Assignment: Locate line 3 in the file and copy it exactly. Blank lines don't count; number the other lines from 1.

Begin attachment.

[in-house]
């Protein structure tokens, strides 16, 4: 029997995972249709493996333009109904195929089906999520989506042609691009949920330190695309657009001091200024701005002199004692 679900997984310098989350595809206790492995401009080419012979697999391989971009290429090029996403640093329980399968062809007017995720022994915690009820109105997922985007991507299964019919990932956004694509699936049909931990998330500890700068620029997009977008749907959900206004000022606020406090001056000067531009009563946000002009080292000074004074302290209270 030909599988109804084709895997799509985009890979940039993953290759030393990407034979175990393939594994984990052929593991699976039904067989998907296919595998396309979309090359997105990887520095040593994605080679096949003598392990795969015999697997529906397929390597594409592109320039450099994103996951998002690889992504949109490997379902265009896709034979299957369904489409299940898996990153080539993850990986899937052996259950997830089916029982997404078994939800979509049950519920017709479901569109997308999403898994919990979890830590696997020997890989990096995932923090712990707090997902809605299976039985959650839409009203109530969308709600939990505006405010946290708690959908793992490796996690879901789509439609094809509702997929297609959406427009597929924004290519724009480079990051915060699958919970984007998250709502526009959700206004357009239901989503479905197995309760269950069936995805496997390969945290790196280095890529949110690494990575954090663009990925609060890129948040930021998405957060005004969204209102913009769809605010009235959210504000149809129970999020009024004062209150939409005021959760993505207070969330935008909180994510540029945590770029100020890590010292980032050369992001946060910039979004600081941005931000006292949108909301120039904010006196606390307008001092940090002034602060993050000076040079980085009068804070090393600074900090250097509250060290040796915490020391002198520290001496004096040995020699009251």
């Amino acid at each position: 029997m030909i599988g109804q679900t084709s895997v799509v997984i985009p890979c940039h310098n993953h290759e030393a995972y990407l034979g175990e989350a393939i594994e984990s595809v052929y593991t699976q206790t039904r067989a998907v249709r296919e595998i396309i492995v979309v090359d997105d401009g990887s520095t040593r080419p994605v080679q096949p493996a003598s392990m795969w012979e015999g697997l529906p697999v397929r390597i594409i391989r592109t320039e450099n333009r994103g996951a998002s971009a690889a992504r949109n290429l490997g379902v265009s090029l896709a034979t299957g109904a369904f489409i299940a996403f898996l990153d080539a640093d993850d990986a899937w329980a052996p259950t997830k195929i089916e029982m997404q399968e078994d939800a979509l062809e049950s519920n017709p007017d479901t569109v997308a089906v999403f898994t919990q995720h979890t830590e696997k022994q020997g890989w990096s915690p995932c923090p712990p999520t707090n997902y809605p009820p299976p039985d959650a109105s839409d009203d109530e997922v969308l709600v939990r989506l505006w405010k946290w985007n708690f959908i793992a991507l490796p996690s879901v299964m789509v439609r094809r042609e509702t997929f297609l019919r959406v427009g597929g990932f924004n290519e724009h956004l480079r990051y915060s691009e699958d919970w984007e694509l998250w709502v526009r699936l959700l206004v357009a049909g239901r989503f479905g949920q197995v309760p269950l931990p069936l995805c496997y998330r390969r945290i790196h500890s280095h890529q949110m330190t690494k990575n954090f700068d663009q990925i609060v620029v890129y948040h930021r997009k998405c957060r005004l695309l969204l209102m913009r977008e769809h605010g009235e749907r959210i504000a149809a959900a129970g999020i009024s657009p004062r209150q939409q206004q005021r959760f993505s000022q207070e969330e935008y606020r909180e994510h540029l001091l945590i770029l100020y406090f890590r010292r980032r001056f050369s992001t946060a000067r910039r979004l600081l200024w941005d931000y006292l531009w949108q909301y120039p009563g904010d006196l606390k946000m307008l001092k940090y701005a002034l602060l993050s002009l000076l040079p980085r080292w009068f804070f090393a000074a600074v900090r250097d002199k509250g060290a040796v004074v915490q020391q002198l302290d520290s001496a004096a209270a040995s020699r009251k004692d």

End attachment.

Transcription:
């Amino acid at each position: 029997m030909i599988g109804q679900t084709s895997v799509v997984i985009p890979c940039h310098n993953h290759e030393a995972y990407l034979g175990e989350a393939i594994e984990s595809v052929y593991t699976q206790t039904r067989a998907v249709r296919e595998i396309i492995v979309v090359d997105d401009g990887s520095t040593r080419p994605v080679q096949p493996a003598s392990m795969w012979e015999g697997l529906p697999v397929r390597i594409i391989r592109t320039e450099n333009r994103g996951a998002s971009a690889a992504r949109n290429l490997g379902v265009s090029l896709a034979t299957g109904a369904f489409i299940a996403f898996l990153d080539a640093d993850d990986a899937w329980a052996p259950t997830k195929i089916e029982m997404q399968e078994d939800a979509l062809e049950s519920n017709p007017d479901t569109v997308a089906v999403f898994t919990q995720h979890t830590e696997k022994q020997g890989w990096s915690p995932c923090p712990p999520t707090n997902y809605p009820p299976p039985d959650a109105s839409d009203d109530e997922v969308l709600v939990r989506l505006w405010k946290w985007n708690f959908i793992a991507l490796p996690s879901v299964m789509v439609r094809r042609e509702t997929f297609l019919r959406v427009g597929g990932f924004n290519e724009h956004l480079r990051y915060s691009e699958d919970w984007e694509l998250w709502v526009r699936l959700l206004v357009a049909g239901r989503f479905g949920q197995v309760p269950l931990p069936l995805c496997y998330r390969r945290i790196h500890s280095h890529q949110m330190t690494k990575n954090f700068d663009q990925i609060v620029v890129y948040h930021r997009k998405c957060r005004l695309l969204l209102m913009r977008e769809h605010g009235e749907r959210i504000a149809a959900a129970g999020i009024s657009p004062r209150q939409q206004q005021r959760f993505s000022q207070e969330e935008y606020r909180e994510h540029l001091l945590i770029l100020y406090f890590r010292r980032r001056f050369s992001t946060a000067r910039r979004l600081l200024w941005d931000y006292l531009w949108q909301y120039p009563g904010d006196l606390k946000m307008l001092k940090y701005a002034l602060l993050s002009l000076l040079p980085r080292w009068f804070f090393a000074a600074v900090r250097d002199k509250g060290a040796v004074v915490q020391q002198l302290d520290s001496a004096a209270a040995s020699r009251k004692d």